Image Credits: Korean Central News Agency

The past few months have shown the North Korean regime’s escalation in nuclear weapons. In deliberate provocation, they have touted their nuclear powers with frequent missile launches into the surrounding bodies of water. Recently, a weapon was launched over Japan as well. The most recent weapons test occurred Sunday, with the North Korean government claiming the weapon detonated was a hydrogen bomb. Concern has been expressed over the action and it has received extensive media attention. Let’s break it down; here is what you need to know about the hydrogen bomb test:

This is the country’s sixth, and most powerful, nuclear test

While it cannot be completely confirmed that it was a hydrogen bomb, the power from the explosion solidifies the likelihood of the claim. Tremors from the explosion reached South Korea and China and triggered a 6.3 magnitude earthquake. The blast was exceedingly more powerful than the past five nuclear tests by the North Korean regime. In comparison to past nuclear events, evidence shows this most recent bomb is nearly seven times the size of the bomb used on Hiroshima of World War II. This rapid escalation has caused concerns about North Korean nuclear ability.

Experts claim that North Korea is now officially a global threat

The threat is no longer regional, according to Mr. Yukiya Amano of the International Atomic Energy Authority. Many had assumed the North Korean threat was isolated, however this new bomb test proves otherwise. Experts now believe the nation’s advancement in nuclear technology puts the continental United States at risk. In fact, a North Korean diplomat warned that the country is prepared to send “gift packages” to the United States. This is certainly inflammatory language on the part of the North Korean government, and many are not taking it lightly.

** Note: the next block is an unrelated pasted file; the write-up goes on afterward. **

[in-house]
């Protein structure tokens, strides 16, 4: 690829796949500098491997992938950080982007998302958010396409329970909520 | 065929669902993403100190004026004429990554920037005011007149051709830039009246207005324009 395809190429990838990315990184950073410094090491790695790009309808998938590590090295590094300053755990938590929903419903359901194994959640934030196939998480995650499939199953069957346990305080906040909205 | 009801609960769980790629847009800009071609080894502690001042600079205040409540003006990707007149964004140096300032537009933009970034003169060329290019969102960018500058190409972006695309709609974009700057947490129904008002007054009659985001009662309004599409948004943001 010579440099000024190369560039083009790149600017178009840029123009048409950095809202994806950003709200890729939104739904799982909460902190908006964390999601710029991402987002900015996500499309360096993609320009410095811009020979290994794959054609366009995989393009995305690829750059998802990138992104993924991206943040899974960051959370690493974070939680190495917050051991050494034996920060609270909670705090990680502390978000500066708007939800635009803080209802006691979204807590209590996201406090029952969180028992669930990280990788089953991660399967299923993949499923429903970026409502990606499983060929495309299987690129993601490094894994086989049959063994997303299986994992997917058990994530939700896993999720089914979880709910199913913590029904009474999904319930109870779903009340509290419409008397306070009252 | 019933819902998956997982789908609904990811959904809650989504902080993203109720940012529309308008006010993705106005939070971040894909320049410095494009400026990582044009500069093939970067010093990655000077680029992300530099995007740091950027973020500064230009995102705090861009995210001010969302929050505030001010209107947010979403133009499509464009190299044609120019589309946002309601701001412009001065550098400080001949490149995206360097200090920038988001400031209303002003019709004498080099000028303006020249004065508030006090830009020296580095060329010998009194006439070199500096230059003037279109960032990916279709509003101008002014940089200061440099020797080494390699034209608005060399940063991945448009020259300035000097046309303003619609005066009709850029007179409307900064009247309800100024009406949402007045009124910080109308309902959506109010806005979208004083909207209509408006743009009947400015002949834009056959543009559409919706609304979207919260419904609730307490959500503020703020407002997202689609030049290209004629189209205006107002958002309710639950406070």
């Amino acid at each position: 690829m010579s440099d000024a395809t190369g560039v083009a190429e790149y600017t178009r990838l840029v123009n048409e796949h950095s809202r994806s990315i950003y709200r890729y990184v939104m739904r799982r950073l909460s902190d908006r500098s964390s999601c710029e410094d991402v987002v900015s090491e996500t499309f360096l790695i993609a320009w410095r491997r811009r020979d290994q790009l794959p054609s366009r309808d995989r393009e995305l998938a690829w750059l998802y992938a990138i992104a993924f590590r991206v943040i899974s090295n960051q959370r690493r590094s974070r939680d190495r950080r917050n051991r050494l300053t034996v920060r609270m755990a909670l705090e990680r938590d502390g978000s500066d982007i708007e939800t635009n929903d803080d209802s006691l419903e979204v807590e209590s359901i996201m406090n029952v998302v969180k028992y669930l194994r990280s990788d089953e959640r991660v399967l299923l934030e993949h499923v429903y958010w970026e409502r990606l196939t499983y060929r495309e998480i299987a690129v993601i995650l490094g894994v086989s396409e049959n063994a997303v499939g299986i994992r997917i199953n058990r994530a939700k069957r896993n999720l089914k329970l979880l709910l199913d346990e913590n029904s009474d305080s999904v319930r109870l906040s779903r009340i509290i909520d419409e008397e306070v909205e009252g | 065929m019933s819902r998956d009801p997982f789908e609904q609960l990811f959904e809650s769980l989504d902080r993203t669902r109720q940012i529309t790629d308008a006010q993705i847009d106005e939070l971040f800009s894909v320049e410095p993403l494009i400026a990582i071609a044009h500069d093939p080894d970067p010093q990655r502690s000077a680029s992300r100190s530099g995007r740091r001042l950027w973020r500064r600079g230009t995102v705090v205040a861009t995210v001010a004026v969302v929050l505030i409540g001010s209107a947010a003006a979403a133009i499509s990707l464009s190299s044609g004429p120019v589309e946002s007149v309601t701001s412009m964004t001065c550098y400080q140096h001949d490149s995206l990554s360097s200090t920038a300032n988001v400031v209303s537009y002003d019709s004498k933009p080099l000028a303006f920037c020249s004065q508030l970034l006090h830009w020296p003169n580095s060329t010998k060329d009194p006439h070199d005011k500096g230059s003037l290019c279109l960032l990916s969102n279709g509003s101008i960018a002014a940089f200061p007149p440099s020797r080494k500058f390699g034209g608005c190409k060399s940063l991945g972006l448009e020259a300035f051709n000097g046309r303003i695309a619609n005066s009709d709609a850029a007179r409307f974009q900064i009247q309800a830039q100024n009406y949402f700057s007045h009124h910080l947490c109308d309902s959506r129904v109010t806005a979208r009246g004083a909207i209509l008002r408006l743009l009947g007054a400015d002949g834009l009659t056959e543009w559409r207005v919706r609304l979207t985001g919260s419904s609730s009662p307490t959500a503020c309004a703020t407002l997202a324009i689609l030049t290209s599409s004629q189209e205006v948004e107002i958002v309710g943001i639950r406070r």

President Trump has responded, threatening “a massive military response”

Via Twitter, the President announced that one option on the table was to cease all trade with countries that are “doing business with North Korea.” He also criticized the attitude of “appeasement” from the South Korean government towards their northern counterpart. Further, more military-oriented responses have been introduced to the President in the days following the nuclear event. His Secretary of Defense James “Mad Dog” Mattis stated, “We are not looking for the total annihilation of a country, namely North Korea, but as I said, we have many options to do so.” All of the possibilities have been summed up in President Trump’s vague answer of “we’ll see” when he was asked directly about the issue on Sunday.

Ambassador to the United Nations Nikki Haley issued a strong statement to the Security Council

“Enough is enough,” Ambassador Nikki Haley informed the Security Council on Monday. With urgency and strength, the ambassador explained that the United Nations has exhausted its diplomatic options. “The time for half measures…is over,” she said, and expressed that stronger actions need to be taken. She also condemned the actions of Kim Jong Un and his regime, claiming that he is “begging for war.” Ambassador Haley’s statement warned the globe that the United States will take proper measures to appropriately defend its territory and allies. In the coming days, the implications of her statement on the United Nations’ next course of action will hopefully become more evident.

Liana I.
FFL Cabinet
Liana is a follower of Christ and current communications student at Fairleigh Dickinson University. She enjoys writing, reading, and serving others.

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